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06-15-2019 08:49 PM
From the following specs, I can't find it has slot/port which is suitable for M.2 SSD
Please check yourself.
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06-16-2019 10:40 AM - edited 06-16-2019 11:31 AM
To the OP.... this is a user to user forum....
Here is your answer:
Both the Z240 Tower and the SFF form factor workstations come with what HP calls an "embedded M.2 slot" built into the motherboard. This is engineered to accept the HP G2 Z Turbo Drive, without the necessity of a separate PCIe card with the actual M.2 drive attached to that PCIe card. Go to the link HERE, and search for "embedded" in the PDF.
The HP G2 Z Turbo Drive we usually think of is the PCIe card that has the little "gumstick" shaped M.2 drive attached to the card via a M.2 socket on the card, and with an aluminum heatsink attached atop that. The M.2 drive actually is the gumstick, and that itself can be inserted into the dedicated M.2 socket built into the motherboard that directly communicates with the PCIe bus without needing the PCIe card to get onto the PCIe bus. If you search Google for "Z240 QuickSpecs" and download one of those and search that PDF for "M.2" you'll find under Expansion Slots this: 1 M.2 slot (PCIe Gen3 x4)* and: * M.2 slot supports compatible devices up to 110mm. This is the same type of M.2 socket you'd see on the HP ZTD card, but soldered onto the motherboard itself.
Personally I'd get the HP unit.... it will have HP firmware on it compatible with the workstation's HP BIOS that will ensure success. When you go into the QuickSpecs for your workstation under the "PCIe SSDs" section you will find a pretty long list and the 3 HP option part numbers that are made to go into the dedicated on-motherboard M.2 socket are:
HP Z Turbo Drive G2 256GB PCIe SSD (Z240 MB) ** T6U42AA
HP Z Turbo Drive G2 512GB PCIe SSD (Z240 MB) ** T6U43AA
HP Z Turbo Drive G2 1TB PCIe SSD (Z240 MB) ** W6C19AA
** Installed in native M.2 slot on Z240 motherboard
Now you can go buy one of those 3 sizes and use it as your boot drive, or data drive. These are not cheap (maybe you can find one used). Here is a HP datasheet for the 512GB size:
In the QuickSpecs there also is a separate listing for the G2 Z Turbo Drive for Z240 workstations having a "Z2" motherboard.... you will need to figure that out... make sure there are not 2 versions of the motherboard, and if there are make sure you know what version yours is. Also, the specific PCIe slot required by HP to insert a HP G2 Z Turbo Drive PCIe interface card into varies:
HP Z240 Tower: PCIe Slot 3
HP Z240 SFF: PCIe Slot 4
Here are 3 added HP PDFs on their M.2 options:
As noted, these are expensive, and may not be worth the cost to most users. This is especially true if you have the option of using very fast current generation SATA III 2.5" form factor SSD, at least 512GB in size, such as the best Samsung or Intel ones. I personally use the 512GB Intel 545s, and the Intel ToolBox SSD utility. I also use the HP Z Turbo Drives G1 and G2 and rarely can see a difference between that Intel SSD and the ZTDs in our day to day use.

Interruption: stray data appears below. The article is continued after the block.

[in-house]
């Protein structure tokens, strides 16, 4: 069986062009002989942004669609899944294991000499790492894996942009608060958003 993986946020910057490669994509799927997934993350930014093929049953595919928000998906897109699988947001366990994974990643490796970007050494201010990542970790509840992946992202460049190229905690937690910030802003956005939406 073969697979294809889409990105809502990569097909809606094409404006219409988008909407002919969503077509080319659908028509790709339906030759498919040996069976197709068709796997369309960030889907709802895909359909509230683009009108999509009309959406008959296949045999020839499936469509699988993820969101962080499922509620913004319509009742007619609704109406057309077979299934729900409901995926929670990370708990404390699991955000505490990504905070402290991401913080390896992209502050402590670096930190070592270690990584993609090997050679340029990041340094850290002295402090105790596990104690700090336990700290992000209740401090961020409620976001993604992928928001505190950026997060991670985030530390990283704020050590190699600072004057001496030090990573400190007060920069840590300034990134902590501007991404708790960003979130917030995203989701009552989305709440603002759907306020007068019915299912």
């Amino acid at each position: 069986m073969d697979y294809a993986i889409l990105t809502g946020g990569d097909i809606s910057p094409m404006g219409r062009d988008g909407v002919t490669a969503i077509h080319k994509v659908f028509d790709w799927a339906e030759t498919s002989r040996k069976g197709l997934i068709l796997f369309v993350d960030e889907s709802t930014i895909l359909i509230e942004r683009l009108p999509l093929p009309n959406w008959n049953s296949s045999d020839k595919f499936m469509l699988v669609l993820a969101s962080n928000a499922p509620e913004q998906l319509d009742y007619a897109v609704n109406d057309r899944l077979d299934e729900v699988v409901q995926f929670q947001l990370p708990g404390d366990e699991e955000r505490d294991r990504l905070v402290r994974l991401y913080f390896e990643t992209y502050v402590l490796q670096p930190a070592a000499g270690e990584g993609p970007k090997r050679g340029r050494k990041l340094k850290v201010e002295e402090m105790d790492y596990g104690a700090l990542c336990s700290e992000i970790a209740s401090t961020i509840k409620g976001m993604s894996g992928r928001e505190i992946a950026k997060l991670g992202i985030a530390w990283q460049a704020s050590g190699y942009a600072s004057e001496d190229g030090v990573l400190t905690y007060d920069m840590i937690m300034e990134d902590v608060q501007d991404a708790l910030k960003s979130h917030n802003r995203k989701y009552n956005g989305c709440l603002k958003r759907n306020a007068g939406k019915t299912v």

06-16-2019 11:38 AM - edited 06-16-2019 11:57 AM
Attached are two pics, and this is from an eBay ad stating it came from a Z240. The ad did not say if from a SFF or Tower form factor. This gives you a HP P/N which is 82641-001. The parts may have multiple part numbers for the same exact thing. Assembly, Spares, Option build to order, Option aftermarket part numbers. The heatsink shown below is important.... these gumsticks usually need some cooling, and I bet this is what comes in the kit. Do the homework.....
06-16-2019 11:57 AM
Here is a pic from a Z240 Tower review, with one of the HP G2 ZTD directly attached to the M.2 motherboard socket.... note the rear end hangs off the motherboard, and there is a threaded socket built into the silver case metal below to accept different length M.2 gumsticks. I'm quite sure you'd need the heatsink. I have no idea if the heatsink is different for the SFF versus the Tower form factors of the Z240. You can only see pics when a moderator releases them.....
06-17-2019 02:56 PM
SDH has covered the SSD question quite well...and his reason for going the hp heat sink route is a important item
however if you don;t or can't find the HP heat sink, you can use 3rd party heat sinks but not all 3rd party ones are equal
avoid the ones that use sticky tape to hold the heat sink, same for the rubber band type attachments both can come loose without warning leaving a loose metal piece in the case that can short out the motherboard
there are however heat sinks that securely clamp on the 2280 sized ssd's (not sure about smaller ones) here are some examples from ebay as of 6-17-19